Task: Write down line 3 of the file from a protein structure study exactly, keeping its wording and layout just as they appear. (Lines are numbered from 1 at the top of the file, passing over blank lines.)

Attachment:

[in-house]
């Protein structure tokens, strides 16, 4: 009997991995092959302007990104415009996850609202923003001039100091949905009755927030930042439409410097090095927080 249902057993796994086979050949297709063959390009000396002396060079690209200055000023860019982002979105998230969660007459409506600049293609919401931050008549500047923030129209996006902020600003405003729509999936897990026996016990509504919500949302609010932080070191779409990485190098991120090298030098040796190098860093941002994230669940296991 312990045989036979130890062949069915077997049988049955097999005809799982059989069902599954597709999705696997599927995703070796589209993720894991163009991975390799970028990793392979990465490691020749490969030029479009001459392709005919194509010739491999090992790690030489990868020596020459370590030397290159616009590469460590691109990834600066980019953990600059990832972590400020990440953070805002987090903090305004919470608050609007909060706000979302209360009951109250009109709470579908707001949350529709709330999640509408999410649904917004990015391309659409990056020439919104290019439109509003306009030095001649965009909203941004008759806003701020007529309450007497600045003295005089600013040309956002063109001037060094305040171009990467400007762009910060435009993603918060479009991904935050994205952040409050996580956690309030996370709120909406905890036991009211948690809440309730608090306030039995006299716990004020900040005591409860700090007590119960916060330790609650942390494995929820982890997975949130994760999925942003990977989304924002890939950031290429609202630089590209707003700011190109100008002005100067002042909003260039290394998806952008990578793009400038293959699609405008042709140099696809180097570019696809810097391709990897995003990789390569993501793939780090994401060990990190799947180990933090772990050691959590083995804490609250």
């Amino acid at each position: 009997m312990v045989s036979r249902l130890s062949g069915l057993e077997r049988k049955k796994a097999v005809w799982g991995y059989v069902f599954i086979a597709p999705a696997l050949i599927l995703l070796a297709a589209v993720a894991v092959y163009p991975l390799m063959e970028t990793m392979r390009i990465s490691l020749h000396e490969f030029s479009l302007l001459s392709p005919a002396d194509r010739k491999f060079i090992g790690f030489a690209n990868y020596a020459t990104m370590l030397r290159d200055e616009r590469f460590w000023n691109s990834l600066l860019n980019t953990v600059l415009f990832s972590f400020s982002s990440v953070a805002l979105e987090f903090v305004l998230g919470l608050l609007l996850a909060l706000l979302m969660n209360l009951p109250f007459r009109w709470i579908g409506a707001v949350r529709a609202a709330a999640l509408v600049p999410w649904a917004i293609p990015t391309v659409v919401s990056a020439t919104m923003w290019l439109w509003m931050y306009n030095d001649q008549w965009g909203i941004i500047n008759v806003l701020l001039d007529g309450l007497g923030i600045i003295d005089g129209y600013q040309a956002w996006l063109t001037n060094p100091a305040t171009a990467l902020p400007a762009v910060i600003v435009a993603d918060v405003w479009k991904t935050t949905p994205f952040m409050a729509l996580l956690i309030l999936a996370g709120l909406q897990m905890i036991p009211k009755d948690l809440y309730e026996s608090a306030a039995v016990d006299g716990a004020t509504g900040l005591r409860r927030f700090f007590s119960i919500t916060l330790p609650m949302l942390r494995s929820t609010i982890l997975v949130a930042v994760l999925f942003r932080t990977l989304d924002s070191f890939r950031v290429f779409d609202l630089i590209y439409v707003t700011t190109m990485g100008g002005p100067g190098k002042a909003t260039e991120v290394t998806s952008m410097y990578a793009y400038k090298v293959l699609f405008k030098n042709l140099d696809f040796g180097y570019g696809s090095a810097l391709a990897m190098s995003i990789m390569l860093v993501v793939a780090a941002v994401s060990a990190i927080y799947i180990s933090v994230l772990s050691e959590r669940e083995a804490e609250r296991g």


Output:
């Amino acid at each position: 009997m312990v045989s036979r249902l130890s062949g069915l057993e077997r049988k049955k796994a097999v005809w799982g991995y059989v069902f599954i086979a597709p999705a696997l050949i599927l995703l070796a297709a589209v993720a894991v092959y163009p991975l390799m063959e970028t990793m392979r390009i990465s490691l020749h000396e490969f030029s479009l302007l001459s392709p005919a002396d194509r010739k491999f060079i090992g790690f030489a690209n990868y020596a020459t990104m370590l030397r290159d200055e616009r590469f460590w000023n691109s990834l600066l860019n980019t953990v600059l415009f990832s972590f400020s982002s990440v953070a805002l979105e987090f903090v305004l998230g919470l608050l609007l996850a909060l706000l979302m969660n209360l009951p109250f007459r009109w709470i579908g409506a707001v949350r529709a609202a709330a999640l509408v600049p999410w649904a917004i293609p990015t391309v659409v919401s990056a020439t919104m923003w290019l439109w509003m931050y306009n030095d001649q008549w965009g909203i941004i500047n008759v806003l701020l001039d007529g309450l007497g923030i600045i003295d005089g129209y600013q040309a956002w996006l063109t001037n060094p100091a305040t171009a990467l902020p400007a762009v910060i600003v435009a993603d918060v405003w479009k991904t935050t949905p994205f952040m409050a729509l996580l956690i309030l999936a996370g709120l909406q897990m905890i036991p009211k009755d948690l809440y309730e026996s608090a306030a039995v016990d006299g716990a004020t509504g900040l005591r409860r927030f700090f007590s119960i919500t916060l330790p609650m949302l942390r494995s929820t609010i982890l997975v949130a930042v994760l999925f942003r932080t990977l989304d924002s070191f890939r950031v290429f779409d609202l630089i590209y439409v707003t700011t190109m990485g100008g002005p100067g190098k002042a909003t260039e991120v290394t998806s952008m410097y990578a793009y400038k090298v293959l699609f405008k030098n042709l140099d696809f040796g180097y570019g696809s090095a810097l391709a990897m190098s995003i990789m390569l860093v993501v793939a780090a941002v994401s060990a990190i927080y799947i180990s933090v994230l772990s050691e959590r669940e083995a804490e609250r296991g």